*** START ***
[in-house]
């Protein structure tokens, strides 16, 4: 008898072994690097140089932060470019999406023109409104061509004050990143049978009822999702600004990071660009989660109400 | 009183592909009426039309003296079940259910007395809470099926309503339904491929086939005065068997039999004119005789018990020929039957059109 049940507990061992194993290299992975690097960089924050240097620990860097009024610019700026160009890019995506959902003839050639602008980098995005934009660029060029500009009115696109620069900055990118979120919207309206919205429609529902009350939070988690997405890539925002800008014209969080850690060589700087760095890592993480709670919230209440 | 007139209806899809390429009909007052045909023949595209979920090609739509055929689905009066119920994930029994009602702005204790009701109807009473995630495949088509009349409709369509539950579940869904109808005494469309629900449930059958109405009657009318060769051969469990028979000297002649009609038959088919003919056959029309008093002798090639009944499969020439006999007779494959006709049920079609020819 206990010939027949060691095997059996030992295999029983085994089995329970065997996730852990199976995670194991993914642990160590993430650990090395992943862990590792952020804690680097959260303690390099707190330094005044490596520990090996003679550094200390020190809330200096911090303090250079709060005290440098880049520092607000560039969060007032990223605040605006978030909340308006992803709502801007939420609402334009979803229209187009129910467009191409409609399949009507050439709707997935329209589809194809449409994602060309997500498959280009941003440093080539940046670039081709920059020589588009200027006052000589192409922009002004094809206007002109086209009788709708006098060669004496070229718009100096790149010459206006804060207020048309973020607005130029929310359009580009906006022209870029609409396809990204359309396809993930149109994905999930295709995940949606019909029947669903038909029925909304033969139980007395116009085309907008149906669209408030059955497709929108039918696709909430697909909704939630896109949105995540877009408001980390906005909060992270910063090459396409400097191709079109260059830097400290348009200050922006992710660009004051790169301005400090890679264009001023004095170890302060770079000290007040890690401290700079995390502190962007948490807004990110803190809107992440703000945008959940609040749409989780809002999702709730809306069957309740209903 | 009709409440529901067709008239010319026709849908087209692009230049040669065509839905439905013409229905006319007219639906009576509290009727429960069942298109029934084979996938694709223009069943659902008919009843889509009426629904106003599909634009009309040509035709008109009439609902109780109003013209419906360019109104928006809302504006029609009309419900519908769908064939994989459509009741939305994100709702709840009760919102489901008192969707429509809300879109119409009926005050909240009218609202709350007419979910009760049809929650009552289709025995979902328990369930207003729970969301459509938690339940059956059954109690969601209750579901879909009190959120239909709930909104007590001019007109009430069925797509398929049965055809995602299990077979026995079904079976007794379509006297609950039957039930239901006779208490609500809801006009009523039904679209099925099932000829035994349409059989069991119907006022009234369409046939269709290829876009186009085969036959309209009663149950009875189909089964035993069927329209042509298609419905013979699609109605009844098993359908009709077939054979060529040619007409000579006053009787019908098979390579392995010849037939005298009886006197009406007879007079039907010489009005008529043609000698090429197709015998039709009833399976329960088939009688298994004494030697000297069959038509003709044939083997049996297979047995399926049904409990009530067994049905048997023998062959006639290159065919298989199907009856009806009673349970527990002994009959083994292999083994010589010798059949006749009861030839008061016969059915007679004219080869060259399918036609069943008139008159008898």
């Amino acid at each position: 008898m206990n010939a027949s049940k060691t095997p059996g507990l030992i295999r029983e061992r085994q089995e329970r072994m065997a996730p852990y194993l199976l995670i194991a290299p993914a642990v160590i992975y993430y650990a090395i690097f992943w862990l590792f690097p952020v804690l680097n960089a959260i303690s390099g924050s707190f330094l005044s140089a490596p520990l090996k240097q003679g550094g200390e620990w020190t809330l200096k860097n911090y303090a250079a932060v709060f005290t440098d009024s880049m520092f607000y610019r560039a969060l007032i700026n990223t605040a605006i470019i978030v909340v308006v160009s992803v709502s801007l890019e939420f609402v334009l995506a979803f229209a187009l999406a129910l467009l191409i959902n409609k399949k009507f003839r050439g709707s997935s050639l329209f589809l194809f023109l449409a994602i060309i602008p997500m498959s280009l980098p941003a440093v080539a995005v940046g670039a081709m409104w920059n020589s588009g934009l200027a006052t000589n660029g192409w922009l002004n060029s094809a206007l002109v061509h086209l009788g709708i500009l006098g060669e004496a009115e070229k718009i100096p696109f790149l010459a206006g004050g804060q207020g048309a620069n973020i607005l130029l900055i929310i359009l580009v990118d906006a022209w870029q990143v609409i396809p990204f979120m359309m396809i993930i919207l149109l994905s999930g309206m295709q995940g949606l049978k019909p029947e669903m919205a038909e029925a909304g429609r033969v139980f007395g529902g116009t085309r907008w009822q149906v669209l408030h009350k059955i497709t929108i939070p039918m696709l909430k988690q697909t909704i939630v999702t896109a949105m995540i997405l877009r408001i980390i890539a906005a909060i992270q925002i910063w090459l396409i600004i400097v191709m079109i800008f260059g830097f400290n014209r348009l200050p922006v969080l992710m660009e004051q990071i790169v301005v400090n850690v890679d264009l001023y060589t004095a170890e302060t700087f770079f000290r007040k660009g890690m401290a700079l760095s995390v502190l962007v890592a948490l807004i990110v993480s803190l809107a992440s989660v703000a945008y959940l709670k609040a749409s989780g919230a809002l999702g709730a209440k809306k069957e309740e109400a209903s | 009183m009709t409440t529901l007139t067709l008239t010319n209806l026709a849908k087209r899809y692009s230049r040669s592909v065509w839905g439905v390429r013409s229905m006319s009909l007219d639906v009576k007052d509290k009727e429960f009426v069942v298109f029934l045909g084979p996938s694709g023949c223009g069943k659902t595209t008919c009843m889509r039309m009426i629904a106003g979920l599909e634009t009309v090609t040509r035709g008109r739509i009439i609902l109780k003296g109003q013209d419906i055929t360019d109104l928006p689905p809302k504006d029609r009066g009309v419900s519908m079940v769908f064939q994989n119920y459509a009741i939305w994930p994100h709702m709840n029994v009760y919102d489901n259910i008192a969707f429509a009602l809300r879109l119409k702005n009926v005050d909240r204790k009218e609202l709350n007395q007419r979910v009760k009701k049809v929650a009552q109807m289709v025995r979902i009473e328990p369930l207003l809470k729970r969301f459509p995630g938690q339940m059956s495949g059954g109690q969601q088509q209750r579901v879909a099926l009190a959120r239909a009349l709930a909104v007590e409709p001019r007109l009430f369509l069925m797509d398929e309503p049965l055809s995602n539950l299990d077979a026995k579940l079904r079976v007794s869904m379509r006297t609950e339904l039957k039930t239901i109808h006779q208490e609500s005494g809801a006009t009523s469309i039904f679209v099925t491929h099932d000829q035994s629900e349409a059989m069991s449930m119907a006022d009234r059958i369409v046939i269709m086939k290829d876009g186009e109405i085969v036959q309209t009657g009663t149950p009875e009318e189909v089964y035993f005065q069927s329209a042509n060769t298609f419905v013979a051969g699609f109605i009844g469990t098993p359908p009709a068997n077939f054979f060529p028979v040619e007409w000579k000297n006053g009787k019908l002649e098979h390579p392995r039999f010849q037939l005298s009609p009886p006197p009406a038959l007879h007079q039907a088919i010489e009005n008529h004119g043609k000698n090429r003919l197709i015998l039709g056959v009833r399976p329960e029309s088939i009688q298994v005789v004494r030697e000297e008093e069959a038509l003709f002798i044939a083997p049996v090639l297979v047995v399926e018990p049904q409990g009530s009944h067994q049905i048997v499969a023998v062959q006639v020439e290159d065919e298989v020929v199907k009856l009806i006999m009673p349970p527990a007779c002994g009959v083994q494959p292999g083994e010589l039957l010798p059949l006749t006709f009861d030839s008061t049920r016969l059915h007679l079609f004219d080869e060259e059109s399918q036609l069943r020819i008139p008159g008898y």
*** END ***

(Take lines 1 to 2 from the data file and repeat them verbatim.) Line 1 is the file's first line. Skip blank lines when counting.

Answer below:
[in-house]
């Protein structure tokens, strides 16, 4: 008898072994690097140089932060470019999406023109409104061509004050990143049978009822999702600004990071660009989660109400 | 009183592909009426039309003296079940259910007395809470099926309503339904491929086939005065068997039999004119005789018990020929039957059109 049940507990061992194993290299992975690097960089924050240097620990860097009024610019700026160009890019995506959902003839050639602008980098995005934009660029060029500009009115696109620069900055990118979120919207309206919205429609529902009350939070988690997405890539925002800008014209969080850690060589700087760095890592993480709670919230209440 | 007139209806899809390429009909007052045909023949595209979920090609739509055929689905009066119920994930029994009602702005204790009701109807009473995630495949088509009349409709369509539950579940869904109808005494469309629900449930059958109405009657009318060769051969469990028979000297002649009609038959088919003919056959029309008093002798090639009944499969020439006999007779494959006709049920079609020819 206990010939027949060691095997059996030992295999029983085994089995329970065997996730852990199976995670194991993914642990160590993430650990090395992943862990590792952020804690680097959260303690390099707190330094005044490596520990090996003679550094200390020190809330200096911090303090250079709060005290440098880049520092607000560039969060007032990223605040605006978030909340308006992803709502801007939420609402334009979803229209187009129910467009191409409609399949009507050439709707997935329209589809194809449409994602060309997500498959280009941003440093080539940046670039081709920059020589588009200027006052000589192409922009002004094809206007002109086209009788709708006098060669004496070229718009100096790149010459206006804060207020048309973020607005130029929310359009580009906006022209870029609409396809990204359309396809993930149109994905999930295709995940949606019909029947669903038909029925909304033969139980007395116009085309907008149906669209408030059955497709929108039918696709909430697909909704939630896109949105995540877009408001980390906005909060992270910063090459396409400097191709079109260059830097400290348009200050922006992710660009004051790169301005400090890679264009001023004095170890302060770079000290007040890690401290700079995390502190962007948490807004990110803190809107992440703000945008959940609040749409989780809002999702709730809306069957309740209903 | 009709409440529901067709008239010319026709849908087209692009230049040669065509839905439905013409229905006319007219639906009576509290009727429960069942298109029934084979996938694709223009069943659902008919009843889509009426629904106003599909634009009309040509035709008109009439609902109780109003013209419906360019109104928006809302504006029609009309419900519908769908064939994989459509009741939305994100709702709840009760919102489901008192969707429509809300879109119409009926005050909240009218609202709350007419979910009760049809929650009552289709025995979902328990369930207003729970969301459509938690339940059956059954109690969601209750579901879909009190959120239909709930909104007590001019007109009430069925797509398929049965055809995602299990077979026995079904079976007794379509006297609950039957039930239901006779208490609500809801006009009523039904679209099925099932000829035994349409059989069991119907006022009234369409046939269709290829876009186009085969036959309209009663149950009875189909089964035993069927329209042509298609419905013979699609109605009844098993359908009709077939054979060529040619007409000579006053009787019908098979390579392995010849037939005298009886006197009406007879007079039907010489009005008529043609000698090429197709015998039709009833399976329960088939009688298994004494030697000297069959038509003709044939083997049996297979047995399926049904409990009530067994049905048997023998062959006639290159065919298989199907009856009806009673349970527990002994009959083994292999083994010589010798059949006749009861030839008061016969059915007679004219080869060259399918036609069943008139008159008898």